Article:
89 years on, another touching gesture against untouchability
Common Kumbh Thread: Much like the PM, who washed feet of sanitation workers on Sunday, Cong had organised inter-caste dinner partaken of by hundreds of members of downtrodden castes at the mega religious gathering in 1930.Updated: Feb 26, 2019 13:05 IST
Prime Minister Narendra Modi’s initiative at the Prayagraj Kumbh on Sunday when he washed and wiped the feet of half-a-dozen sanitation workers had much in common with what was sought to be done in the 1930 Allahabad Kumbh as far as an attack on the socially and politically divisive practice of untouchability was concerned, according to historians.
Indeed, only the messenger may have changed but the message and the medium appeared to have remained the same despite the passage of 89 years, they said.
Somewhat akin to the PM’s gesture, the Indian National Congress (INC) had made a similar bid at the Kumbh hosted in Allahabad (Prayagraj) in January-February 1930 in the pre-Independence era by organising an inter-caste dinner that was partaken of by hundreds of people from downtrodden castes. Then also, the objective was the same: to unite Hindus who were deeply divided on caste lines.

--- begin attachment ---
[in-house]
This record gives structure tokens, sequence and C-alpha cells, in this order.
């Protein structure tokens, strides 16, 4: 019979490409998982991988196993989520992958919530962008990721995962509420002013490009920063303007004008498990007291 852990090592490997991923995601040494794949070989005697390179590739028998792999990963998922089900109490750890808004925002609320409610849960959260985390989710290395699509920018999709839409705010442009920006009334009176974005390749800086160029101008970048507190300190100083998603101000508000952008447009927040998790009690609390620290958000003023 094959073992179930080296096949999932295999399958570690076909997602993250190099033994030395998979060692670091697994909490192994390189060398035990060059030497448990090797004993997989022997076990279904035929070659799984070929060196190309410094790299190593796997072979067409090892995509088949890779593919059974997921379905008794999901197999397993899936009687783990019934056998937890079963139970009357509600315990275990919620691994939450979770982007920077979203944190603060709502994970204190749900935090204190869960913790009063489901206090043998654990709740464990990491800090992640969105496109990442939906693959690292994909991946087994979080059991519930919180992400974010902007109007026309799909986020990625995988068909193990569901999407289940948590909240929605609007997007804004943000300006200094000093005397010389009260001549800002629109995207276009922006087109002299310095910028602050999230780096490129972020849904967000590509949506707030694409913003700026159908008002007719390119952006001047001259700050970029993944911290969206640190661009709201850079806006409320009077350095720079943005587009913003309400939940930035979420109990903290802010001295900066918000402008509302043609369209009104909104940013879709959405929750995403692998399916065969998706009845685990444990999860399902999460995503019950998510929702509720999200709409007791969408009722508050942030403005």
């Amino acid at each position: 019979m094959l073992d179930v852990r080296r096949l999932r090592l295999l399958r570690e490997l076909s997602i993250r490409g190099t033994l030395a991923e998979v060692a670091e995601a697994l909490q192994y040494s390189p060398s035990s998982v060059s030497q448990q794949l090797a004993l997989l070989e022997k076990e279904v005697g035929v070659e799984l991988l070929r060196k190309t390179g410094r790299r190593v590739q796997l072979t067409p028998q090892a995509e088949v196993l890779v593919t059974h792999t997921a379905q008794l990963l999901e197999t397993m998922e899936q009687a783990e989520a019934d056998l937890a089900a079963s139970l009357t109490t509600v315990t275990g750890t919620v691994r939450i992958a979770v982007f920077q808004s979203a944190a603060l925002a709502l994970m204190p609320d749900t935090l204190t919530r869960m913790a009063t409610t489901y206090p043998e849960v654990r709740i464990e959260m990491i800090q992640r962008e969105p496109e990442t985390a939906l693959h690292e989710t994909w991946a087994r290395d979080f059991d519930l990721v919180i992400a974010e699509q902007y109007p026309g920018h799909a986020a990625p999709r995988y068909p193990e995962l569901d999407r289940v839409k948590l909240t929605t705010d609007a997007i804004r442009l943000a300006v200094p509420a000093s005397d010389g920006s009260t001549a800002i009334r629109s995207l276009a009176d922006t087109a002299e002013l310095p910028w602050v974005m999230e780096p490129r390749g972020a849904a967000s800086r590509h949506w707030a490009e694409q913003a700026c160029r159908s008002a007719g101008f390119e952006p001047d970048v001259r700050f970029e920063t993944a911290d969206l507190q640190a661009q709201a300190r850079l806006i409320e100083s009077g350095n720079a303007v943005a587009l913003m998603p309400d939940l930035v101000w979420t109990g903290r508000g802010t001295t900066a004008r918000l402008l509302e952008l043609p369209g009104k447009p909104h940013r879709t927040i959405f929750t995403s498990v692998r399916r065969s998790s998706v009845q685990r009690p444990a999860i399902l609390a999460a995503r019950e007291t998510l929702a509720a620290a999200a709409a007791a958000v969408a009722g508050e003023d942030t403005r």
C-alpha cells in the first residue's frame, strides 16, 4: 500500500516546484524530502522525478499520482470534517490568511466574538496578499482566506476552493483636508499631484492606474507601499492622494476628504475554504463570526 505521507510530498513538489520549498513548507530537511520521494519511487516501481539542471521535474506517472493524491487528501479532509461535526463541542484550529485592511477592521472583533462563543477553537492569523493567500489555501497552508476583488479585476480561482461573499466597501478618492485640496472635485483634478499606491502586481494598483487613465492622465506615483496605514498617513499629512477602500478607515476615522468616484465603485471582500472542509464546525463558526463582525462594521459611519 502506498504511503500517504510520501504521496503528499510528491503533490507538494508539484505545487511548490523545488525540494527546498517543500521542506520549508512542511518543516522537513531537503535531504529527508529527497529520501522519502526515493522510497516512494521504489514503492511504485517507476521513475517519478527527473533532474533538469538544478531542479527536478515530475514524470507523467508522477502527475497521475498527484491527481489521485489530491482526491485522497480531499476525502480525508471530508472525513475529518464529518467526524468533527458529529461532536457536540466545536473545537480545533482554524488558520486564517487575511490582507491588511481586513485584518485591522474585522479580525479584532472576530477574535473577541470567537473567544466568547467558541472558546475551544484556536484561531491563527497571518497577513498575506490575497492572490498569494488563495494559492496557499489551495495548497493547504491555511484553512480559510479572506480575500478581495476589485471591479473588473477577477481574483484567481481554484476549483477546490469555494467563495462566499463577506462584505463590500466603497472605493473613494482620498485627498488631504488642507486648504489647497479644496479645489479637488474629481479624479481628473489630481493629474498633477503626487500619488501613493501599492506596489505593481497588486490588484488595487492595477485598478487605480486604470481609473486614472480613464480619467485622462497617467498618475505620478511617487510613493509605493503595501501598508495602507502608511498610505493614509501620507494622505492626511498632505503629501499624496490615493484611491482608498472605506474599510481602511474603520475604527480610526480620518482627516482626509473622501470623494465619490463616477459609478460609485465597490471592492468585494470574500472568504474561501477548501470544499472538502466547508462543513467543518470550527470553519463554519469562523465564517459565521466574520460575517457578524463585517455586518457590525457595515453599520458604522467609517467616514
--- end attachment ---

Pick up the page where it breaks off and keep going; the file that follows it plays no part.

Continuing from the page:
Historian Gyanesh Kudaisya writes in his book ‘Region, Nation, “Heartland”: Uttar Pradesh in India’s Body Politic’: “There were those that organised the All India Anti-Untouchability Conference presided over by prominent Congress leader Purushottam Das Tandon at the Mela’s Arya Samaj camp. The conference, including an inter-cast dinner partaken of by about 500 people, not less than half of them were members of the depressed classes.”
“In fact, it was members of the depressed classes that cooked the food and some even served the meals to the gathering,” he adds.
After the dinner, Swami Ramanand Sanyasi appealed to the Hindus to reprieve without delay the stigma of untouchability and Pandit Jawaharlal Nehru, president of the Congress, in his speech welcomed the inter-caste dinner as the first practical step towards the attainment of Swaraj, according to the author.
The 1930 Kumbh, according to the author, marked a political transformation.
Kudasiya notes that not far away from the hustle and bustle at the Kumbh, there were men and women who had gathered there not just to take a dip in the holy river, but indeed to contemplate India’s present and how they could change it in ways that they saw appropriate.
According to him, there were several important Hindu nationalist leaders who took part in the Sanatan Dharam Conference presided over by Pandit Madan Mohan Malayiya at the Kumbh. The conference emphasised the need for organizing Sanatan Dharam Sabhas in every village, across India.
Yogeshwar Tewari, professor and head of the department of medieval and modern history, University of Allahabad, said, “Giving respect to the downtrodden has been an intrinsic part of India’s Sanatan culture and efforts have always been made from time to time in the pre-Independence and post-Independence eras to abolish the divisive practice of untouchability with a view to achieving unity among Hindus.”
Modi’s initiative as the country’s Prime Minister of going to the extent to washing and wiping sweepers’ feet, according to him, had no parallel in Independent India, regardless of the objective of the initiative.
First Published: Feb 26, 2019 13:05 IST